Fight, Flight and Freeze: My Experience With 3 Types of Anxiety Attacks
Anxiety attacks come in all different shapes and sizes. No one person experiences an attack the same way. There are a wide variety of symptoms to keep an eye out for. In order to break down some of the confusion I’ve listed three different anxiety attacks I face, along with a general description of each experience.
The fight-flight-freeze (or alternatively, simply the fight-or-flight) reflex is activated when our minds sense danger. Our bodies physically prepare for it. However, when living with an anxiety disorder, this reflex gets triggered when no actual danger is present, making the body’s reactions unpleasant rather than helpful. This is the reflex behind most anxiety attacks. Our mind and body feel that we are in danger, even if we are perfectly safe. My anxiety attacks follow the fight-flight-freeze model differently, depending on the situation.
When my anxiety is triggered by a person, particularly a specific not-so-nice remark they make, I find that the “fight” reflex tends to take over. I do whatever I can to ease my anxiety at the time. I yell and scream and hurl insults just to get the other person to stop hurting me. Of course, this tends to lead to a nasty fall out. I always apologize for the things I said when my mind went out of control, but the damage is done. For me, these are the worst type of anxiety attacks.
The most common type of anxiety attack I feel is when my “flight” reflex is triggered. If a certain situation is causing me anxiety, my brain becomes obsessed with getting out of the situation. All I can focus on is getting away. I may need to leave the room and often use the excuse of needing a bathroom break. Alternatively, this can make me avoid a situation entirely. Sometimes, the anxiety leading up to an event is so bad that I can’t go at all.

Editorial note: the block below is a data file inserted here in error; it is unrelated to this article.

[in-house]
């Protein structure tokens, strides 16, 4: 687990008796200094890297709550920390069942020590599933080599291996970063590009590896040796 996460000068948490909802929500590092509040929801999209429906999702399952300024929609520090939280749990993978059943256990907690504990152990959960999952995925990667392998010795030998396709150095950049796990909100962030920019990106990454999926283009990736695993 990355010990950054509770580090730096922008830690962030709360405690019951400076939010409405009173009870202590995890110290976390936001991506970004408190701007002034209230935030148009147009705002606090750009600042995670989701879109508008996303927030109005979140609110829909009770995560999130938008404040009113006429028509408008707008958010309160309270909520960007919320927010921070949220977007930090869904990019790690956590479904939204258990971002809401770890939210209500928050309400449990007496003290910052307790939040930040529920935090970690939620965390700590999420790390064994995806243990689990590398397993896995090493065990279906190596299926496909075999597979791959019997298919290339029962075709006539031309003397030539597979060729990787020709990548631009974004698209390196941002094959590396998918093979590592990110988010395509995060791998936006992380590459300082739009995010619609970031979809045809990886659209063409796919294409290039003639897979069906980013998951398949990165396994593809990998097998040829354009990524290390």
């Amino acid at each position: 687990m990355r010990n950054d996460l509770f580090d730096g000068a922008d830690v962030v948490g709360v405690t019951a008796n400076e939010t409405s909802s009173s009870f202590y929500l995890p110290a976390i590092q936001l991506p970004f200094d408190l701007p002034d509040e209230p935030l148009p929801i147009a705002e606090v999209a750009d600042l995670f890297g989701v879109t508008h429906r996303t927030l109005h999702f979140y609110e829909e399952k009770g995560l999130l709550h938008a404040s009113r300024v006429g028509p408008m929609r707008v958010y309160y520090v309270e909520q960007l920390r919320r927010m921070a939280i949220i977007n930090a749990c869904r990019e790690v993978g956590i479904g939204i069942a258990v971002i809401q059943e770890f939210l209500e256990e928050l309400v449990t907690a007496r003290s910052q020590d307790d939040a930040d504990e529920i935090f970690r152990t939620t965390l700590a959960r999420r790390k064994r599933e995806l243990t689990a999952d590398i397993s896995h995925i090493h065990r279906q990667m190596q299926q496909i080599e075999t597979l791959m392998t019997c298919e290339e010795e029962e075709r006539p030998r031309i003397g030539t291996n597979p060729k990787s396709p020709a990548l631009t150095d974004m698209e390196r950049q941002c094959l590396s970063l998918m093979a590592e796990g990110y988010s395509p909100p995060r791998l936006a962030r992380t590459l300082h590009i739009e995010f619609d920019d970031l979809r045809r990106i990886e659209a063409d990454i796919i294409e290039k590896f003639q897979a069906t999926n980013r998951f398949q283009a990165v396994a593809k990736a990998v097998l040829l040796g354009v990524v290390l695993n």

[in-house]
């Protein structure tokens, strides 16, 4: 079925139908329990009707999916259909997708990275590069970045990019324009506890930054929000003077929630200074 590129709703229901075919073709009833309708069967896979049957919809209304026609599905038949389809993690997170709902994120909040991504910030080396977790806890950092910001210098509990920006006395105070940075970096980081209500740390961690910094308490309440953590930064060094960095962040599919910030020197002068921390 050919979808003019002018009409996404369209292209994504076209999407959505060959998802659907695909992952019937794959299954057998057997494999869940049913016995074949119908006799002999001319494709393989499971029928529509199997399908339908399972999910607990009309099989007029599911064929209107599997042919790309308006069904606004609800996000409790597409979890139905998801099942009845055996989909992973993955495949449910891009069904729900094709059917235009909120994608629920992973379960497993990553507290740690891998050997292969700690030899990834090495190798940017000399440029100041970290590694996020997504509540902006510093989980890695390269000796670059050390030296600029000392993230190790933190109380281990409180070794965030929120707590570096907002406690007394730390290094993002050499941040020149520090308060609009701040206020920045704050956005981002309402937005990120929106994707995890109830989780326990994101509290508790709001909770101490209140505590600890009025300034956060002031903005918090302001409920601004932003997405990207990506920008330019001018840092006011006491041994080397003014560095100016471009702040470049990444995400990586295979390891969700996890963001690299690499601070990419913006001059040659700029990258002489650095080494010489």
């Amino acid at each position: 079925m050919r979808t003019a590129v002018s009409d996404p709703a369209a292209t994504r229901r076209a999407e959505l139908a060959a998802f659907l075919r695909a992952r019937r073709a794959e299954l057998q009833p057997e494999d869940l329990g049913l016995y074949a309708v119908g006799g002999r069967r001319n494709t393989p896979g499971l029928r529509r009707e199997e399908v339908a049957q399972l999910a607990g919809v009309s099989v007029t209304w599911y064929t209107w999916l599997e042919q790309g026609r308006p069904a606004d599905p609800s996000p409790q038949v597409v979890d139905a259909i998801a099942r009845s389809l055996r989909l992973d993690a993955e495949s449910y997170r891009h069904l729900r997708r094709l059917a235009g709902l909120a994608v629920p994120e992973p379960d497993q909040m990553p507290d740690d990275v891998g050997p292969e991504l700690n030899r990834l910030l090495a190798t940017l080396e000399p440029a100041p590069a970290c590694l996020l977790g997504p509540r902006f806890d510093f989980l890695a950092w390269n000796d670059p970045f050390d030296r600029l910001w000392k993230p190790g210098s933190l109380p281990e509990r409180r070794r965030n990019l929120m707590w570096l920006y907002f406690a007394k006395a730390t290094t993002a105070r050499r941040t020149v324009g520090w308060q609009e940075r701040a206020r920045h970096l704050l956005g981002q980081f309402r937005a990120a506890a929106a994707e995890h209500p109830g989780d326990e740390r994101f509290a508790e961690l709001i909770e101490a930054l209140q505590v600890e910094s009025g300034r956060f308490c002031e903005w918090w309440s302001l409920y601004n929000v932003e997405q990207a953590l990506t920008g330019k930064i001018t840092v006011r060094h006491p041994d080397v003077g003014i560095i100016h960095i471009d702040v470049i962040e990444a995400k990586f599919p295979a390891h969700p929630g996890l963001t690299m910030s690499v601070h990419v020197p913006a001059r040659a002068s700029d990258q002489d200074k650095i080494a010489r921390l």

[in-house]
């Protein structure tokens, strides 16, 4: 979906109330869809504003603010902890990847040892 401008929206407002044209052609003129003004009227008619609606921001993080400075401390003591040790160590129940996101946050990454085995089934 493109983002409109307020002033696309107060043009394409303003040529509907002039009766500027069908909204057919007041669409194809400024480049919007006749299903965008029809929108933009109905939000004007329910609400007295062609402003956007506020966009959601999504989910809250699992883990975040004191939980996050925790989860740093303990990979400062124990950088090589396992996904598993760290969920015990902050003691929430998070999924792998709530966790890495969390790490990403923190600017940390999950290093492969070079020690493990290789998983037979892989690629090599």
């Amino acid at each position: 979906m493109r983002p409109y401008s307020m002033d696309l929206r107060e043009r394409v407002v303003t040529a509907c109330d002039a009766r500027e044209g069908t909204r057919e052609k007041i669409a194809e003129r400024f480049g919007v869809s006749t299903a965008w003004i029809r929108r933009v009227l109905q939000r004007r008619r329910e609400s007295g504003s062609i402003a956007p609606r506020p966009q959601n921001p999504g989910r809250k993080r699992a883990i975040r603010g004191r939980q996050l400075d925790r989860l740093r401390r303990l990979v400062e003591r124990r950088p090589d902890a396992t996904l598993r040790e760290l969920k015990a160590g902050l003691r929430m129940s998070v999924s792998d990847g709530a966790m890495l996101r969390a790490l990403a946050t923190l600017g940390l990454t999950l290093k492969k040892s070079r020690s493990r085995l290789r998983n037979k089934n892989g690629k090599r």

In my experience, the “freeze” anxiety attack is the most intense one. In the heat of a very anxious moment, my body shuts down. My mind screams at me to move, but my muscles don’t work. I may have a blank facial expression and stare down to avoid all eye contact. My face grows hot with embarrassment. Eventually, the “flight” instinct will take over after enough adrenaline has been pumped through my body, and I will flee the situation.
Anxiety is a difficult disorder to live with. Oftentimes, in the midst of an attack, I will be unable to communicate what it is I need. To calm me down, it would be best to ask simple questions that can be answered non-verbally. And if you’ve ever helped me through one of these attacks, I appreciate you more than you’ll ever know.
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